Whips in effort to stiffen Tory resolve

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Government whips will today intensify the exercise they began over the weekend - seeking to avert the humiliation of a government defeat when the Commons debates the Scott report in a week's time.

Tory MPs such as Rupert Allason and Richard Shepherd, who suggested that the resignations of Sir Nicholas Lyell and William Waldegrave would be the "inevitable conclusion" of the affair, have expressed serious reservations about the Scott report in public.

Another possible backbench doubter, Quentin Davies, said yesterday he wanted more time to read the report and possibly to meet the two ministers before finally making up his mind. Sir Peter Thurnham's threat to resign the party whip - and possibly even defect - leaves open the possibility that the government could be defeated.

But a crucial question is whether the nine Ulster Unionist MPs would actually vote against the Government. If they do not, or even if they abstain, the Government could withstand a modest rebellion. David Trimble, the party's leader, has already expressed concerns over the handling of the report but in a guarded BBC Radio interview yesterday he would only say: "We need to look at it carefully ... There are quite complex issues and it would not be wise to rush to judgement."

Labour frontbenchers believe there is a chance that the UUP will vote with them on Monday but not the following day - when the Government will table a confidence motion if it is defeated on Monday. Labour's primary concern, however, will be to step up pressure on the Government to allow a motion for debate on Monday, which could be amended - in contrast to the procedural adjournment motion which ministers plan at present - thus forcing the resignation issue on to the Commons floor.

Margaret Beckett, Labour's trade and industry spokeswoman, yesterday seized on what she called "a very serious admission" on Jonathan Dimbleby on LWT by Ian Lang, the President of the Board of Trade, that "a secondary reason" for not announcing change of arms export guidelines - which Mr Waldegrave did not publicly disclose - was that it might cause a public row.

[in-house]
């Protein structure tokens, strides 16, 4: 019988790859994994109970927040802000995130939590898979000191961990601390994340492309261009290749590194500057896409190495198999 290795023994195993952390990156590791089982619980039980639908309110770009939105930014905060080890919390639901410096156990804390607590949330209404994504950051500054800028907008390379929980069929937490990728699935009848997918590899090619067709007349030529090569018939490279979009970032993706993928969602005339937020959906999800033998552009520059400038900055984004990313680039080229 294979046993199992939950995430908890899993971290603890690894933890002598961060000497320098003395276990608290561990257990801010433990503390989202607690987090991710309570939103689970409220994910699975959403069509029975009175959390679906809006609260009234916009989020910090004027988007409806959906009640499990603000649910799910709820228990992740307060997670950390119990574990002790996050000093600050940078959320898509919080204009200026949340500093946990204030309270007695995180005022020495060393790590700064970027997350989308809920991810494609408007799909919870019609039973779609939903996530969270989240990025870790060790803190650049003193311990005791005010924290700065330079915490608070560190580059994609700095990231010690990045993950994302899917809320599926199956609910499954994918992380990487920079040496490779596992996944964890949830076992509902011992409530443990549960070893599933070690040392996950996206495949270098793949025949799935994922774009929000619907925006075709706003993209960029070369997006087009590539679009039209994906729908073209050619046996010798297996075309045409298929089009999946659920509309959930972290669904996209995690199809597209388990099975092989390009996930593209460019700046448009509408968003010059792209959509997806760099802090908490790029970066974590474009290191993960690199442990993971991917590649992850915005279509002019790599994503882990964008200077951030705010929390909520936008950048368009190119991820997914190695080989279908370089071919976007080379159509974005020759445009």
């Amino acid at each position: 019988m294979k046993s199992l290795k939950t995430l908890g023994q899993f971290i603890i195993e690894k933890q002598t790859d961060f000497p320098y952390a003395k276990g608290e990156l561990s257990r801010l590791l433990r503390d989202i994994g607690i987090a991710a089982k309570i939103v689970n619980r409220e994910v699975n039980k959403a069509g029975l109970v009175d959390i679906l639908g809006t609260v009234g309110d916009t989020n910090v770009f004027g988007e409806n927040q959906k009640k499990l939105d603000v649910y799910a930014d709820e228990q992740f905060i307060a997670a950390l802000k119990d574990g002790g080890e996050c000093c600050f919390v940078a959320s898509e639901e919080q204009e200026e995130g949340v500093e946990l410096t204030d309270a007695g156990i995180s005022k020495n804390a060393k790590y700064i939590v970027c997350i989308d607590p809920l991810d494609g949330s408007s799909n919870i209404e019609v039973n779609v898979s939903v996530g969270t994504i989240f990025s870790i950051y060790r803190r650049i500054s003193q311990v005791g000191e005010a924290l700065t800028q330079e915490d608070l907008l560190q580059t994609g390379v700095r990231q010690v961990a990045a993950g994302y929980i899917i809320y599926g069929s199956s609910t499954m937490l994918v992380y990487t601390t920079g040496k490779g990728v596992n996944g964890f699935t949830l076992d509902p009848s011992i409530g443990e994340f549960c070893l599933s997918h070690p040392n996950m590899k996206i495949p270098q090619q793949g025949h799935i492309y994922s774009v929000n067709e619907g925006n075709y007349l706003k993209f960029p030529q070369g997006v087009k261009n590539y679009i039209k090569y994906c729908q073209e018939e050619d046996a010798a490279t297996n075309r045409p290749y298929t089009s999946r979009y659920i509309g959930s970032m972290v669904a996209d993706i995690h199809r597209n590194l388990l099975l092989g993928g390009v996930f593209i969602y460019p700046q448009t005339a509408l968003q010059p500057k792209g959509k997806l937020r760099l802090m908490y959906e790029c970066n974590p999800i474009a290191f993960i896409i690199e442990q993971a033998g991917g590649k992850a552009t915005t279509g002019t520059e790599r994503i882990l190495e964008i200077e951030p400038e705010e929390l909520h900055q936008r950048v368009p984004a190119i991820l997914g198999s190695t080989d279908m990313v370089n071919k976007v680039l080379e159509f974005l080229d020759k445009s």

Mrs Beckett said: "For the first time a government minister has been forced on to the ground of discussing why Parliament was not fully informed - and therefore was misled - when up to now every minister has rejected this having ever happened." Mr Lang said it was a "very secondary reason ... amongst many other reasons".

Labour believes that the Government propaganda exercise which attended publication of the report last week may have backfired and yesterday they continued to try to exploit the situation. Robin Cook, Labour's foreign affairs spokesman, complained to Sir Robin Butler, the Cabinet Secretary, that David Willetts, a parliamentary under-secretary, had been given an advance copy of the report to help him work on the defence.

Peter Mandelson, Labour's public services spokesman, complained in a letter to Sir Richard Scott that copies had been released in confidence only to those ministers who were "strictly and necessarily" involved in preparing the government's response. He said Mr Willetts, who works for the Deputy Prime Minister, Michael Heseltine, "was not in this category".

Tory ministers argue that Labour's attacks could help to unite Tories on the grounds that they will not want to be seen ganging up with Mr Cook.